Ski with a Buzz. Get Stung by the Fuzz.

It goes without saying that skiing (and snowboarding) while drunk is dangerous. Heck, skiing while sober is dangerous enough. Yet alcohol is almost as much a part of the culture as snow. To realize that the message about skiing and drinking doesn’t always compute, one needs to look no further than the U.S. Ski Team, where two widely publicized incidents highlighted the issue.
The first was Bode Miller’s startling-but-not-so-startling admission that he has skied drunk in World Cup races. The second was the tale of former U.S. Ski Team development squad member Robert Vietze. Vietze blew his chance at the 2014 Olympics by drunkenly urinating near a sleeping 11-year old girl during an August 2011 JetBlue red-eye flight home from training in Oregon.
Lawyers are often accused of ruining everyone’s fun, so let me clarify: No one’s saying don’t drink. I have lots of fun when I ski and enjoy a good après ski as much as the next person. However, it is important to understand the risks and legal consequences of mixing alcohol and skiing. So here’s a quick overview of the law mixed with minimal preaching.

(photo by Rutger Hesseling)
(photo by Rutger Hesseling)


Let’s start with the most basic scenario-skiing while drunk. Many people are surprised to learn that skiing under the influence is actually a crime in many states. For example, in Colorado, skiing under the influence carries up to a $1,000 fine [C.R.S. 33-44-109(9)]. In Wyoming, drunk skiing is a misdemeanor that could land you in jail for up to 20 days [Wyo. Stat. Ann. 6-9-301(b)]. Of course, these laws are rarely used to prosecute drunk skiers, but just because the law isn’t often applied doesn’t mean it won’t be applied to you. Just ask the Telluride, Colo. skier who was nabbed by cops in 2009.

Civil Liability

An SUI (Skiing Under the Influence) isn’t the only reason not to drink while skiing. Skiing while drunk increases your chances of incurring civil liability by committing a tort (a “civil wrong”). And while you won’t go to jail (unless your actions also constitute a criminal offense), it certainly can lighten your wallet. Tort verdicts can cost you millions of dollars, making those three beers with lunch the most expensive round of drinks you’ll likely ever buy.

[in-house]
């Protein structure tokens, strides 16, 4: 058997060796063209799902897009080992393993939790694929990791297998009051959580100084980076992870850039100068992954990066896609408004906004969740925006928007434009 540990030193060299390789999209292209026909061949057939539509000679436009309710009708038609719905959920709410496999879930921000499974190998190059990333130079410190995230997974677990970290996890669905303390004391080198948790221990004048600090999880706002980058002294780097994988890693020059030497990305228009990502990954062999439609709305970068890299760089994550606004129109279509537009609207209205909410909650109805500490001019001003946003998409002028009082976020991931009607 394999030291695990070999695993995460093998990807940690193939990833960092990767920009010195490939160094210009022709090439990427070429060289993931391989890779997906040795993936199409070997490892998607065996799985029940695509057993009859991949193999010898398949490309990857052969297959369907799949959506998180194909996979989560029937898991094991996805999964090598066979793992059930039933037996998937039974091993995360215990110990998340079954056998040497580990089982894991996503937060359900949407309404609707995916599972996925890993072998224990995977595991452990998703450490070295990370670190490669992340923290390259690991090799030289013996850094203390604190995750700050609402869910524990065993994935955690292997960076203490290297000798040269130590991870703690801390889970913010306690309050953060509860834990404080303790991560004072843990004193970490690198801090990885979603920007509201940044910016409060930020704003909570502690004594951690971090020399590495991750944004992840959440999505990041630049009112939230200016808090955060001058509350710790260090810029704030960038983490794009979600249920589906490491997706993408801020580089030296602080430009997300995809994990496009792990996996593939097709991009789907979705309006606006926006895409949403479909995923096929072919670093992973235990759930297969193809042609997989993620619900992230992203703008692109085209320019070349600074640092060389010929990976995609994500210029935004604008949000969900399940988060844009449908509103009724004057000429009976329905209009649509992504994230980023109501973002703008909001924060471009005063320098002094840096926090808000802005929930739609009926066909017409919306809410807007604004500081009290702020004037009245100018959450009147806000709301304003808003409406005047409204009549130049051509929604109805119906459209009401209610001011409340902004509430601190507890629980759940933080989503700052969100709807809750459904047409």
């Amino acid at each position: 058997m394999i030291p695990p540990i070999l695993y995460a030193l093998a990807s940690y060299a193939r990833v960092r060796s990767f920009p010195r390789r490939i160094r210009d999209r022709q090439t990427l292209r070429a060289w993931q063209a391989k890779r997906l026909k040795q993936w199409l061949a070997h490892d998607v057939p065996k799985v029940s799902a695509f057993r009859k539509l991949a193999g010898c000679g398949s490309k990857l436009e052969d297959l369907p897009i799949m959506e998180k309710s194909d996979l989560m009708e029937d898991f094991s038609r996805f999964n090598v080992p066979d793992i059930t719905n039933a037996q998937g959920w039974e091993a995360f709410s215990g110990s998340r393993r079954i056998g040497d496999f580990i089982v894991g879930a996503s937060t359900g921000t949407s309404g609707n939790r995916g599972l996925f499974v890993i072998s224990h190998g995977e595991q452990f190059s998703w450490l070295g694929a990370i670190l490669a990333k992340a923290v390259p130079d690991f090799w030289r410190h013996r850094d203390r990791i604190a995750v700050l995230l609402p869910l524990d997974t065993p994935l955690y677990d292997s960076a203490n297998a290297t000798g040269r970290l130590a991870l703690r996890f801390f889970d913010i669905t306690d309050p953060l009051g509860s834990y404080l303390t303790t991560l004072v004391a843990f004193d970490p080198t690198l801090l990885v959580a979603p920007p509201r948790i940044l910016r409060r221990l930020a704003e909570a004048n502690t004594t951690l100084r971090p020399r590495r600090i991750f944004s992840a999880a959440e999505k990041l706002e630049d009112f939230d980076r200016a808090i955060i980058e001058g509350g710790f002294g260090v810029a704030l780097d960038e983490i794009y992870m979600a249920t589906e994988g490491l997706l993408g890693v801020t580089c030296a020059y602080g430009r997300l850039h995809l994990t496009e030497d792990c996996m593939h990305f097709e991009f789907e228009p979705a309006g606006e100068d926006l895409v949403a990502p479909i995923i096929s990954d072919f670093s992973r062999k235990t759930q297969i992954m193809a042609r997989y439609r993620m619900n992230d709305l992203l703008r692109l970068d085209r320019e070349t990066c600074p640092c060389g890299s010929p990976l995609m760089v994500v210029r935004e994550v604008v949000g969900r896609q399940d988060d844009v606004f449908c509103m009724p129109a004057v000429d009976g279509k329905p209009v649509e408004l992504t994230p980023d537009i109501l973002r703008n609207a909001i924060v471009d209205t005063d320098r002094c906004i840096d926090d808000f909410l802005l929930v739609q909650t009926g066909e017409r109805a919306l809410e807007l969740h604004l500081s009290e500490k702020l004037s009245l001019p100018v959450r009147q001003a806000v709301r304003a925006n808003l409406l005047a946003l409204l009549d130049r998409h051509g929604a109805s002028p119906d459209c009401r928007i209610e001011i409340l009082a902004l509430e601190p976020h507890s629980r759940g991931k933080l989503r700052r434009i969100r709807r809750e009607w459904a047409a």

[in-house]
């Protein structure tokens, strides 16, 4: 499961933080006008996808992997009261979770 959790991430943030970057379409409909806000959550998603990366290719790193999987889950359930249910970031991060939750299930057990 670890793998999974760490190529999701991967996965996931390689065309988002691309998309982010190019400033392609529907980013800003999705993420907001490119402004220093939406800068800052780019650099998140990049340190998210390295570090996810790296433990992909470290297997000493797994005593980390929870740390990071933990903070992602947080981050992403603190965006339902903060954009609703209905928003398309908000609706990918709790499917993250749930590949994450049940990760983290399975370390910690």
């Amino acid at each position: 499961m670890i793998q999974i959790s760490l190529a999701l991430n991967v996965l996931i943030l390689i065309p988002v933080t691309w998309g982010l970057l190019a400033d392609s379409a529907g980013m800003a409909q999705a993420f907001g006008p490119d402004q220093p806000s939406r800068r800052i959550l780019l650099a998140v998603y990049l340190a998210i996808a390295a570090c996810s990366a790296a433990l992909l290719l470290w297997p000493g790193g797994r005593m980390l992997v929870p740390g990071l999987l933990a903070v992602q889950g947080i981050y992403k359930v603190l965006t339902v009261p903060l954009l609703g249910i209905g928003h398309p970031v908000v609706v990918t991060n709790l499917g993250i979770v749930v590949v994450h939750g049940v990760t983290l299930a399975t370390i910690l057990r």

Criminal Liability

In addition to being a crime, skiing while drunk can constitute other crimes like reckless endangerment. Worse still, it can constitute an element of a more serious offense. For example, if you have too many après drinks and run someone over while drunk and kill him, your drunkenness could elevate the crime to criminally negligent homicide or even manslaughter. That definitely won’t look good on your next job application, which, by the way, would likely be written from prison.

David Cronheim
David Cronheim

Bartenders Liability

Individuals aren’t the only ones who can be held liable for injuries arising from drunk skiing. Resorts too can be liable. Under what are known as “dram shop” laws, restaurants, bars, and taverns can be liable for serving a visibly intoxicated patron if that patron subsequently injures or kills a third party. Dram shop laws vary greatly state to state, but the common thread is foreseeability.
Consequently, resorts (and bartenders) should be particularly careful not to over serve skiers while the lifts are still turning because it is foreseeable that an intoxicated skier might head back out on the slopes where they pose a danger to themselves and others.

The Preaching

If you’re going to drink at lunch, do so in moderation if you plan to ski after.
Remember alcohol’s effects increase with elevation, meaning that you will get drunk faster. This in turn means you will likely be deemed “under the influence” more quickly than normal regardless of your blood alcohol content.
If you’re driving home after après, be careful not to over consume. Pick a designated driver. Increasingly, law enforcement has been setting up DUI roadblocks on roads from ski areas during après ski hours.
David B. Cronheim, Esq. is an attorney at Norris, McLaughlin & Marcus, P.A. in New York a Skiing Business contributor. He also writes a ski law blog, Ski, Esq. He may be reached for comment at


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